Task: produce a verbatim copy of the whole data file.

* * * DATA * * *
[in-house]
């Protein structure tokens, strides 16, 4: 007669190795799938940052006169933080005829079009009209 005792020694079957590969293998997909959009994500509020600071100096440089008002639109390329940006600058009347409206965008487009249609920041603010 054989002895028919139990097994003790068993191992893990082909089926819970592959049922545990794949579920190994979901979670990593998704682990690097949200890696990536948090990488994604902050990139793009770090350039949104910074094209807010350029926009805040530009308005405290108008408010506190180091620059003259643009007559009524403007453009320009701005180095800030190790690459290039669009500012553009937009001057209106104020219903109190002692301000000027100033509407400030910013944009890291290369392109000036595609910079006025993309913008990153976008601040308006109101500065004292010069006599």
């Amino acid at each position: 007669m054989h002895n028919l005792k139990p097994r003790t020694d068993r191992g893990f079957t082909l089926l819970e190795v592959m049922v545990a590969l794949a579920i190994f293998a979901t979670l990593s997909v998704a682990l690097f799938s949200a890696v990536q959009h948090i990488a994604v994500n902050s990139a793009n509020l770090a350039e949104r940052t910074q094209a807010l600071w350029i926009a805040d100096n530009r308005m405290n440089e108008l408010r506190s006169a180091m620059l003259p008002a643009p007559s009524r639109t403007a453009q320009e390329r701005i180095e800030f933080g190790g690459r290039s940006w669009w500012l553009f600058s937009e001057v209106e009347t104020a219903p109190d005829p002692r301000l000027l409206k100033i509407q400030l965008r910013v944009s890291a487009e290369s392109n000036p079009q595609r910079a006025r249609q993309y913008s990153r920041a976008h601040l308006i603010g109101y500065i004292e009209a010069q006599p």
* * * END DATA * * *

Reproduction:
[in-house]
């Protein structure tokens, strides 16, 4: 007669190795799938940052006169933080005829079009009209 005792020694079957590969293998997909959009994500509020600071100096440089008002639109390329940006600058009347409206965008487009249609920041603010 054989002895028919139990097994003790068993191992893990082909089926819970592959049922545990794949579920190994979901979670990593998704682990690097949200890696990536948090990488994604902050990139793009770090350039949104910074094209807010350029926009805040530009308005405290108008408010506190180091620059003259643009007559009524403007453009320009701005180095800030190790690459290039669009500012553009937009001057209106104020219903109190002692301000000027100033509407400030910013944009890291290369392109000036595609910079006025993309913008990153976008601040308006109101500065004292010069006599």
């Amino acid at each position: 007669m054989h002895n028919l005792k139990p097994r003790t020694d068993r191992g893990f079957t082909l089926l819970e190795v592959m049922v545990a590969l794949a579920i190994f293998a979901t979670l990593s997909v998704a682990l690097f799938s949200a890696v990536q959009h948090i990488a994604v994500n902050s990139a793009n509020l770090a350039e949104r940052t910074q094209a807010l600071w350029i926009a805040d100096n530009r308005m405290n440089e108008l408010r506190s006169a180091m620059l003259p008002a643009p007559s009524r639109t403007a453009q320009e390329r701005i180095e800030f933080g190790g690459r290039s940006w669009w500012l553009f600058s937009e001057v209106e009347t104020a219903p109190d005829p002692r301000l000027l409206k100033i509407q400030l965008r910013v944009s890291a487009e290369s392109n000036p079009q595609r910079a006025r249609q993309y913008s990153r920041a976008h601040l308006i603010g109101y500065i004292e009209a010069q006599p």